On Monday the #SwimSafe schemes commenced once again in The Sreepur Village. They are run by a team from the CIPRB (Centre for Injury Prevention and Research, Bangladesh) who, along with assistance from the British RNLI, have devised learn to swim schemes that are run in both rural and urban areas in Bangladesh.
The reason why these lessons are so important is because over 40 children die every single day in the country from drowning. This is partly due to the fact there is so much water around; in ponds and rivers in villages and particularly during the monsoon season when there are serious floods. Also there is no real culture of learning to swim from a young age and there is a lack of awareness of the importance of learning this life saving skill. Plus, there are simply not the facilities or teachers available to run swimming lessons. However, these schemes are starting to make a difference, and the village knows how crucial it is that their children are given the chance to learn how to swim.
The lessons take place in one of the ponds in the village grounds. A
bamboo structure consisting of two rectangles, the largest of which is 25 metres on its longest length. Inside of this is a smaller rectangle which also has a bamboo floor and it is here that the lessons take place. With the recent donations that have been pouring in, The Sreepur Village is delighted that they will now be able to upgrade this structure to a more sturdier platform.
The aim of the swim scheme is for every child to be able to swim 25 metres, float or tread water for 30 seconds and perform a dry land
rescue. So often a child will fall into water and begin to struggle,
and other children will try and jump in to save that child, putting
everyone in danger. Instead the children are taught to stay on land
and try and rescue another child from there.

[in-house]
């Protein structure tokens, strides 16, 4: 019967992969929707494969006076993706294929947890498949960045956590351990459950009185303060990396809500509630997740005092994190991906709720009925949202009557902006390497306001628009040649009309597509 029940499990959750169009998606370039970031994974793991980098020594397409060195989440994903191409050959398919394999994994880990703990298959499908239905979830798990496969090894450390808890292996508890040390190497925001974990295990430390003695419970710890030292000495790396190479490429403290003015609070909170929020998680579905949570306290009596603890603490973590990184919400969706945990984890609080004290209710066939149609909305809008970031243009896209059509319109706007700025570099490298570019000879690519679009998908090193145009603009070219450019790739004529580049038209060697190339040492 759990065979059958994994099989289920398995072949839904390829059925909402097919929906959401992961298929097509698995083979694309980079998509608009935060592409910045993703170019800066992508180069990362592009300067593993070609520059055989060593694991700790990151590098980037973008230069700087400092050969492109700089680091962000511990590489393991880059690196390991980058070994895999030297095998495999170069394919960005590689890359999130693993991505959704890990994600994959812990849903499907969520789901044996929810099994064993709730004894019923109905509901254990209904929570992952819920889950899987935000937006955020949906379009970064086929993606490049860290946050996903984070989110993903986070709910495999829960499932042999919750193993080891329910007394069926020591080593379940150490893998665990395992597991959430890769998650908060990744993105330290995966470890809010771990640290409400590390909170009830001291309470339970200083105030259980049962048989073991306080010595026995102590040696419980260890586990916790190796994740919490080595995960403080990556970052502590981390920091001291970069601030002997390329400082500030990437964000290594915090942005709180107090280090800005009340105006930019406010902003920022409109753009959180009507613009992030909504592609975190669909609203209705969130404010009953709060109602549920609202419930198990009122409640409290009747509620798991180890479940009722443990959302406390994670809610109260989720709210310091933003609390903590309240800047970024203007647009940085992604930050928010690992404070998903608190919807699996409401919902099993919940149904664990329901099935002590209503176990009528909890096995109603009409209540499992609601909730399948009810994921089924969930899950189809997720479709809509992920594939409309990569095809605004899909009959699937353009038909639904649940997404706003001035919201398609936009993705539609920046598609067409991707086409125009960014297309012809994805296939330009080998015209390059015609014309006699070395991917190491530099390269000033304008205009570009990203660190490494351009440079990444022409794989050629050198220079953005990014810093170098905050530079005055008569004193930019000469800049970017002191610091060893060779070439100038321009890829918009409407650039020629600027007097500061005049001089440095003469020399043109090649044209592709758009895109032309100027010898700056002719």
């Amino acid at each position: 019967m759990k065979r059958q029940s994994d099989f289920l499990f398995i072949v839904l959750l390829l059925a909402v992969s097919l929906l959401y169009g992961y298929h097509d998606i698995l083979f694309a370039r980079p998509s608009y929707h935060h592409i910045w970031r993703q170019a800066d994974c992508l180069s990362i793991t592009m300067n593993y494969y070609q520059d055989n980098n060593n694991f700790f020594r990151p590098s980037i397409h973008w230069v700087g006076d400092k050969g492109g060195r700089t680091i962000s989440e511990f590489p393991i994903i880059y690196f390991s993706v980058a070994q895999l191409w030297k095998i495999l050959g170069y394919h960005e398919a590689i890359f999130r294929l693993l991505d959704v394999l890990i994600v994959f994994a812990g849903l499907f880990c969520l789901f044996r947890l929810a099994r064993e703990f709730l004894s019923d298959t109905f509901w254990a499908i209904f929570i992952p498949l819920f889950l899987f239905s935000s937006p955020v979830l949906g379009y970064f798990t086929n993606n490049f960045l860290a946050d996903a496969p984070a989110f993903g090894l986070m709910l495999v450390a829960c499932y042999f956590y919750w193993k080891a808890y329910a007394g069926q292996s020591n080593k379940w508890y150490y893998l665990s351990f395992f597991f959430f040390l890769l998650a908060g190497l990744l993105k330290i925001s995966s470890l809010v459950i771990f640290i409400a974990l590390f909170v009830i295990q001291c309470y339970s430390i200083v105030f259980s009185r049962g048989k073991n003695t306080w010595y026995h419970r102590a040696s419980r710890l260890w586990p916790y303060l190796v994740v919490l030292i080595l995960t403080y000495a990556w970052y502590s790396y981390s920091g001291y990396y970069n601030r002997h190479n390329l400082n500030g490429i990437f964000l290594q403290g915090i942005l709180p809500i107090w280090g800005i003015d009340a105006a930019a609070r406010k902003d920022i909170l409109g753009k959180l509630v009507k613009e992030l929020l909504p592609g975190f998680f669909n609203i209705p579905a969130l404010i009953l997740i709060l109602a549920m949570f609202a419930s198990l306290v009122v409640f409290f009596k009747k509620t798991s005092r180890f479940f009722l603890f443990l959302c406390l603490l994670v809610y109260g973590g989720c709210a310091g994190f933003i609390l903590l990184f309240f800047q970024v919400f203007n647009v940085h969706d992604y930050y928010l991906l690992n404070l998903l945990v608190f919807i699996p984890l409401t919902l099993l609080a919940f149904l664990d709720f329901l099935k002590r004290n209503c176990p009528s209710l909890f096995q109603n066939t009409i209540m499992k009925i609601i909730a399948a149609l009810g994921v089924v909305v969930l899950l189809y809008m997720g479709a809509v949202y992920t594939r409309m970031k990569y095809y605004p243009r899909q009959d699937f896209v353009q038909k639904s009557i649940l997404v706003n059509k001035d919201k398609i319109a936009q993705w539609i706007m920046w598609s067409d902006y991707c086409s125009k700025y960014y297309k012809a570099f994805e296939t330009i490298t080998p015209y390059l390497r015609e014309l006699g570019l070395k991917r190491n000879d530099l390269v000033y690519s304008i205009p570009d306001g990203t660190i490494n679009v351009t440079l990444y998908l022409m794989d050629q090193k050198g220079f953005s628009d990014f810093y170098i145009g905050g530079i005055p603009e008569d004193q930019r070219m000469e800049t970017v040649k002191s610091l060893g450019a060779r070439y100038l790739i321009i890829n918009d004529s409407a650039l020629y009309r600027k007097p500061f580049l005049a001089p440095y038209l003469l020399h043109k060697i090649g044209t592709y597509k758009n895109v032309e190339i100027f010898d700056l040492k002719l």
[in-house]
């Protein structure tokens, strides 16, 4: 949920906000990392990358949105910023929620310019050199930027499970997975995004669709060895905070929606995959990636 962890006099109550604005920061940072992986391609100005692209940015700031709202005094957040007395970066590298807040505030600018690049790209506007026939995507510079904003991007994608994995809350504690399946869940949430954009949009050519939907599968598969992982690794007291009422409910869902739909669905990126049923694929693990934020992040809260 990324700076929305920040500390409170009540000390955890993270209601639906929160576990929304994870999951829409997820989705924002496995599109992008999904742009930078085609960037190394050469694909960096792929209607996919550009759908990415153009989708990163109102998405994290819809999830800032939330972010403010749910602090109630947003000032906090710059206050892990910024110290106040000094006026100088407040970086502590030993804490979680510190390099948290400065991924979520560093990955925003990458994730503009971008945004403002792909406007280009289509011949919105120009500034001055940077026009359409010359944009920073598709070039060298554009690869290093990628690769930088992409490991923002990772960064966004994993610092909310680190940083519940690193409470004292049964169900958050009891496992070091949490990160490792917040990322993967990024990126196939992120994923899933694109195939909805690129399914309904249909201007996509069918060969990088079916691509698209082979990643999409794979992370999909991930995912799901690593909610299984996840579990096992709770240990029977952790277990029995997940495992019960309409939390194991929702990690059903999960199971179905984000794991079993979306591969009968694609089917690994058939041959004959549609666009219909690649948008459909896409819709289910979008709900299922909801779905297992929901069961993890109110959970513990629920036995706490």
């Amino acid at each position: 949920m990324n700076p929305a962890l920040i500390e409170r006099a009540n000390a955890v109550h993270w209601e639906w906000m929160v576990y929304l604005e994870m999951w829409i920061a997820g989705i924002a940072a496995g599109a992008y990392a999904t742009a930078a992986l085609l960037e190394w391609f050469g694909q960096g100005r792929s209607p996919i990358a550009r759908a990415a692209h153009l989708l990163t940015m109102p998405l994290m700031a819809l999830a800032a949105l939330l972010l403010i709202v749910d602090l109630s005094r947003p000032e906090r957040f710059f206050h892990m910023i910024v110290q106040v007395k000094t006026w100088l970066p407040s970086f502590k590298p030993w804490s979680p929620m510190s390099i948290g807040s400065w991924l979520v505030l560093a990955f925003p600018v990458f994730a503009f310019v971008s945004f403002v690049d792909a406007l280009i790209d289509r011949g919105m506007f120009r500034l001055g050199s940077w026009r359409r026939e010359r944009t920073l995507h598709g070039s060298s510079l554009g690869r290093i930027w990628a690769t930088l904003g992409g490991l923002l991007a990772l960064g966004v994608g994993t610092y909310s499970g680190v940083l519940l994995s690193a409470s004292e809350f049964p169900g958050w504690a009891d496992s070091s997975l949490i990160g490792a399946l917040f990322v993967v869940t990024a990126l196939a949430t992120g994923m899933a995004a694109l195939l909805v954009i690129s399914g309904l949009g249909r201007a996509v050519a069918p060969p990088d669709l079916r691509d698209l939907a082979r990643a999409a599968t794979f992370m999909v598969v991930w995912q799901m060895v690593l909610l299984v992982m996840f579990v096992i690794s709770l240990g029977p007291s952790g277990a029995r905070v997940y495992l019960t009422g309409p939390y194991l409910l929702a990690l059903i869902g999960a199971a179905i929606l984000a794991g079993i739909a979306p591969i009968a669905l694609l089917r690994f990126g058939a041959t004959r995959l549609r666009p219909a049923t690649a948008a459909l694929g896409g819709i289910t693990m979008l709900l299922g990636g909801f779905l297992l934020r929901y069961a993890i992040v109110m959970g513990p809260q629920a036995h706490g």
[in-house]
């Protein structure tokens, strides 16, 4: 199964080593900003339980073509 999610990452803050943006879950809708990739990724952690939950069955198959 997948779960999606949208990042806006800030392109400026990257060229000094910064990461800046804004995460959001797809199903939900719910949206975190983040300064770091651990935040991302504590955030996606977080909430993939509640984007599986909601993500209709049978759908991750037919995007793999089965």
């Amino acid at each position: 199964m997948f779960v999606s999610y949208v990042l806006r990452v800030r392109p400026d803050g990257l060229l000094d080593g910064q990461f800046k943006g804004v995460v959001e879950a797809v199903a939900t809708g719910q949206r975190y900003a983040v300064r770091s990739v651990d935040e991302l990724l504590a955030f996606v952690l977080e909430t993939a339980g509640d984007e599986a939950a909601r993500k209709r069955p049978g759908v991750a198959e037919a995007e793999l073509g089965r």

The first job for the two CIPRB instructors, who are staying at the village for the summer, was to test the ability of the children in the water. There are many new children since the scheme was run last summer. This week they were also joined by Becky Horsbrugh, a journalist and swim teacher from London who visited the village last summer to help with the lessons.
Also in January this year she became the first British person to swim
the Bangla Channel in the Bay of Bengal, a 16 km stretch from Teknaf
to St Martins. She did the swim to raise awareness of the big issue of
drowning and also to raise funds. Her sponsorship from the swim was
enough to provide the funding for swim lessons for over 800 children
in a rural area. We are also ensuring some of our staff members learn
how to teach swimming, so that they can run the programme next summer. So eight members of staff will be taking it in turns to join the children in the swimming pond.
The majority of the children love their lessons and most are quite
confident. It is a good diversion from lessons in the classroom and
especially as it is so hot at the moment, a good way to cool down.
Most importantly though they are having fun while learning an
important life skill. The children aged 6 and above are having lessons
for the entire summer, but the younger children still get a chance to
get in the water. There is a small swimming pool next to the main
building and they are taken there instead, where they can splash
around in a secure and well supervised environment.
Today is the start of the weekend in The Sreepur Village and also a chance for the mothers to get in the water and have some fun and freedom for a bit.
The 15th August is a significant day in Bangladesh as it is also National Mourning Day. In the Sreepur Village, the day's activities commenced with the students performing poetry and then gifts were distributed amongst all the children.